What does "how can a bird that is born for joy sit in a case and sing" mean?

What does "how can a bird that is born for joy sit in a case and sing" mean?

How can a youngster, when his concerns irritate him, but droop his fragile wing... Blake describes his anticipated infant as a pure and innocent creation who would be damaged, not better, by civilization's artificial restraints. Thus the poem asks how such an animal could be expected to fit into its surroundings.

How can a bird that is born for joy sit in a cage and sing?

How can a bird bred to rejoice sit in a cage and sing? David Almond, today's Desert Island Discs guest, read these lines from William Blake's poem The Schoolboy. This isn't the first time Almond has spoken out against such methods. In 2011, he wrote an article for The Guardian titled "My mother was tortured by nuns - and now Britain's Catholic children are suffering too". He also has two novels published: Black Lightning and The Flight of the Phoenix.

Almond was nine years old when his mother, Elizabeth Ann Goudge, who had been adopted, came across the poem while reading for her school exams. It inspired her to write back to Blake and thank him for his words. They kept in touch, and when Elizabeth died of cancer at the age of 36, they met face-to-face for the first time. Since then, he has used this experience as the basis for several songs including "The Caged Bird" and "Sister Helen".

Almond was born on March 24th, 1956 in Northampton, England. His father was a physics professor at Northampton University who spent most of his time away from home on research projects. When David was five years old, his family moved to South Africa where his father took up a post at the University of Cape Town. Here, he met another physicist named Julia Goudge who worked on nuclear weapons testing in the region.

How can the bird that is born for joy be a figure of speech?

"How can the bird that is born for joy/Sit in a cage and sing?" the poet asks of the youngsters. The children are nipped flower buds in the next lyric, or "delicate plants are bereft of their delight in the budding day,/By sadness and care's dismay." The poet compares himself to others through the use of these metaphors. He is asking themselves how can someone who is born to dance in the sunbeams be forced to sit in a dark room when he could be having fun with his friends instead?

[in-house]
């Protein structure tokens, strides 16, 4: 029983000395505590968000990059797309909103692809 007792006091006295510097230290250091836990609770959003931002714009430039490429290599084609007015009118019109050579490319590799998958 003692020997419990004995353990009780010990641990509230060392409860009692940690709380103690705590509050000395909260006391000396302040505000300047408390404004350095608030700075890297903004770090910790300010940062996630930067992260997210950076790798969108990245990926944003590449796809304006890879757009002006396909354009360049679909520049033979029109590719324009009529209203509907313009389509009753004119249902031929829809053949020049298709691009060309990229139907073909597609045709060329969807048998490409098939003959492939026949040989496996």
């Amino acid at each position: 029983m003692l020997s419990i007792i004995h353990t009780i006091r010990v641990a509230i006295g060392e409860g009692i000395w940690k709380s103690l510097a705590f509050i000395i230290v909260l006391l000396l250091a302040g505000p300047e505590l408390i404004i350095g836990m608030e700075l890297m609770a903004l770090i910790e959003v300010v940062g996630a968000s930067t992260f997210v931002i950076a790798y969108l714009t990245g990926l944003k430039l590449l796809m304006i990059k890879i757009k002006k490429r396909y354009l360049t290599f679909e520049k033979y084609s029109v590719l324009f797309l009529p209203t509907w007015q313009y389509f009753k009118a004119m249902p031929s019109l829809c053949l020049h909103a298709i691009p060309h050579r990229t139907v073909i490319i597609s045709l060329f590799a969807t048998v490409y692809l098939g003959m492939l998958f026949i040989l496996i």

The metaphor of the birdcage comes from an ancient belief that birds fly free from all human limitations, including pain, sorrow, and death. If this were true, there would be no need for cages because birds don't suffer from human diseases and they don't die. Therefore, they must be free to enjoy life without any restrictions.

In reality, birds are able to fly free only in fiction and movies. In real life, they are kept in cages so they won't hurt themselves or others. But even though they can't fly out of these cages, they do have other ways to express themselves. They can make noise with their songs or dances to let people know where they are. They can also make other signs that they want something by pecking at a button on the side of the cage or by using their beaks on the wire mesh.

Birds have been used as symbols of freedom and joy since the early days of poetry.

Why does the bird sing in "Caged Bird"?

The poem depicts two birds' conflicting experiences: one bird is free to dwell in nature, while another imprisoned bird suffers in captivity. Because of its intense pain, the trapped bird sings, both to deal with its situation and to communicate its own need for release. These feelings are also expressed by the singing bird in the painting.

In the first stanza, the poet describes how a bird's freedom hurts him or her when they live in a cage. He or she can only think about escaping from its boundaries, but this cannot be done because there is no way out.

In the second stanza, the poet talks about how much the singing bird desires freedom even though it is in a cage. This shows that happiness cannot be found in captivity; instead, it can only be achieved through self-reliance and personal achievement.

Finally, in the third stanza, he or she realizes that even though the captive bird is not able to escape from its prison, it can still have a happy life. By singing, it tells others that it wants to be released from its constraints so it can be free to fly wherever it wishes.

This short poem is written by American author Maya Angelou. It was first published in 1970 in Women's Wear Daily.

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Richard Martin

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